While urban cities carry their own attraction for travellers, what small towns offer works as a treat for those wanting to feel relaxed with fewer people around. This is a charm that cannot be matched. All over the world, there are many small towns that have a wonderful landscape, traditional architecture, and a variety of activities for you to visit.
In this article, we bring together a collection of six rather fun small towns that you should try to visit in 2017.
Deal in Kent is a town of 29,000 inhabitants with a remarkable history. It was once one of the busiest ports in England with wonderful historic architecture and museums and was renowned for its fishing, mining, and its garrison. The enchanting old town with its zigzag streets brims with memorable motels, combined with eateries, bookshops and specialty food outlets and there is a market held twice a week. The recently reestablished pier was first built in 1957 and is the only surviving pier in the county.
Visitors can take a tour of the entrancing Timeball Tower Museum and experience the maritime objects on display which highlight the background of smuggling and signaling in Deal. The two castles, Deal Castle and Walmer Castle are under the care of the English Heritage and open to the public. The vestiges of Sandown Castle situated in North Deal are also worth a visit. The iconic Deal Maritime Museum exhibits the history of local lifeboats and includes smuggling galleries, boats, and model ships.
Portland has a population of 67,000 and Mainers are a tough bunch. You will see the winter sea kayakers in Casco Bay, lawyers, and third-generation lobstermen travelling to and from their place of work on Nordic skis in the winter.
The average living cost is greater here than in other places in the state, but you do get to explore a great deal more. You’ll get to see the coastline and forests that encompass the city as well as sample some great food. Portland even has a James Beard Award-nominated dumpling shop downtown, known as BaoBao. It is also home to the most delectable pain au chocolat in this side of Paris at the Standard Heating Company in Old Port.
Manarola is one of the prominent Cinque Terre towns. The town is occupied with a line-up of dynamic rainbow-painted houses sculpted directly into an impassable stone wall across the Mediterranean coast. This delightful fishing town is well known for its marvelous wine, especially Sciacchetra, and the painting works of Antonio Discovolors, a fine artist who was captivated by the beauty of Manarola and dedicated much of his late works to the region. If you’re a person looking for some time out from the bustling urban city life, then this is the place for you. This town has no cars, no traffic lights, no loud horns and no shrieking of tyres. If you choose to drive to Manarola, you’ll need to park just outside the town and take the shuttle transport into town or enjoy the stroll by walking.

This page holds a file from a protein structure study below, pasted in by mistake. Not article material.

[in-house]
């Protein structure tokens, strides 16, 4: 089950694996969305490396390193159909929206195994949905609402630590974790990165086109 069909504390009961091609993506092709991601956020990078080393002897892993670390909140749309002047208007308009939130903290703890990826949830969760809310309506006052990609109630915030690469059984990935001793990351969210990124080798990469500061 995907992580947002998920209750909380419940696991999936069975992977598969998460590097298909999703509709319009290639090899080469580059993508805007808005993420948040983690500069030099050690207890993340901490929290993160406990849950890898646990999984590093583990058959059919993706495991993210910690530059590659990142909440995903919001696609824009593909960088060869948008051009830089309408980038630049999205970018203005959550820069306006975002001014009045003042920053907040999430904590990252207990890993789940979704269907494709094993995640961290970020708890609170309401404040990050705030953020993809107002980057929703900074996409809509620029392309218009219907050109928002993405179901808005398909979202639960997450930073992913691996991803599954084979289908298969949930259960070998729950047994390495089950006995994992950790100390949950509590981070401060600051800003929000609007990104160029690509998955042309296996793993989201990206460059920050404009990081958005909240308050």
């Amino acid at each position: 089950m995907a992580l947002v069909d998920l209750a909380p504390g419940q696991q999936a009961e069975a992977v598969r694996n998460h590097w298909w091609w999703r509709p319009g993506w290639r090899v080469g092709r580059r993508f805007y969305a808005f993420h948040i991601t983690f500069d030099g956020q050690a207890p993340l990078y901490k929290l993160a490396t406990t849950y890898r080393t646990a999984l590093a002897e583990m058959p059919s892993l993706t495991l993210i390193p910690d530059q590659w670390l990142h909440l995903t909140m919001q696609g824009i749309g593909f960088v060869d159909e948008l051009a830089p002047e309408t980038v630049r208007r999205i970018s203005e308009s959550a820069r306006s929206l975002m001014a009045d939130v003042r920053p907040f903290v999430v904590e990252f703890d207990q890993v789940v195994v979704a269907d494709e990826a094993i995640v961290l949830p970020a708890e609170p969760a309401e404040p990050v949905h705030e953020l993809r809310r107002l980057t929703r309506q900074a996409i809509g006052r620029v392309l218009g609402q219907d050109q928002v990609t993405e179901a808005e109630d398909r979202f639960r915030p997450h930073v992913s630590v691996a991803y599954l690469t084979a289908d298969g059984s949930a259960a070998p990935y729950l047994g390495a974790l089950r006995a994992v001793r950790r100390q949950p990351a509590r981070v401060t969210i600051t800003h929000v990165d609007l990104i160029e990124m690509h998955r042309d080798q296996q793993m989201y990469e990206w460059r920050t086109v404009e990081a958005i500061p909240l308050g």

Portree is the biggest town on Scotland’s Isle of Skye, with a population as less as 2,500. It is a crowded port and a prospering cultural centre. The harbour is the centre of attention, consisting of a variety of bars, seafood eateries, and picturesque views over the cove. The town is in close proximity to some stunning and one-of-a-kind attractions, such as rock formations like the Kilt Rock, Old Man of Storr, and the exceptional pinnacles of Quaraing. These sights make it standout from other places you may visit in your travels.
Colmar traces back to the 9th century. Since then it has frequently been alluded to as “Little Venice” because of the conduits that breeze through archaic roads. This well-kept Alsatian town is also deemed the wine capital in the locale, famous for its tasteful aromas. The town has a combined influence of both German and French origins – you’ll discover local shops baking kugelhopf and croissants, while restaurants have a real expertise in making sauerkraut and foie gras. Different architectural themes are also a part of this town, from German Gothic to French Neo-Baroque.
Hallstatt is one of the ancient settlements of Austria, initially discovered in 5000 BC to capitalise on the wide salt reserves in the mountains encompassing this storybook town. More recently Hallstatt’s splendor has been preserved, much of which can be found in its beautiful ivy-covered square ringed buildings. The town still has its salt mines, but it is additionally viewed as a gold mine of human history. It is one of the most scenic towns in Austria with its ravishing arrangement on the bank of the Hallstätter Sea, between the pretty lake and a lavish mountain, mysteriously ascending from the water’s edge.
So, which of these towns is making it onto your to-do-list of 2017?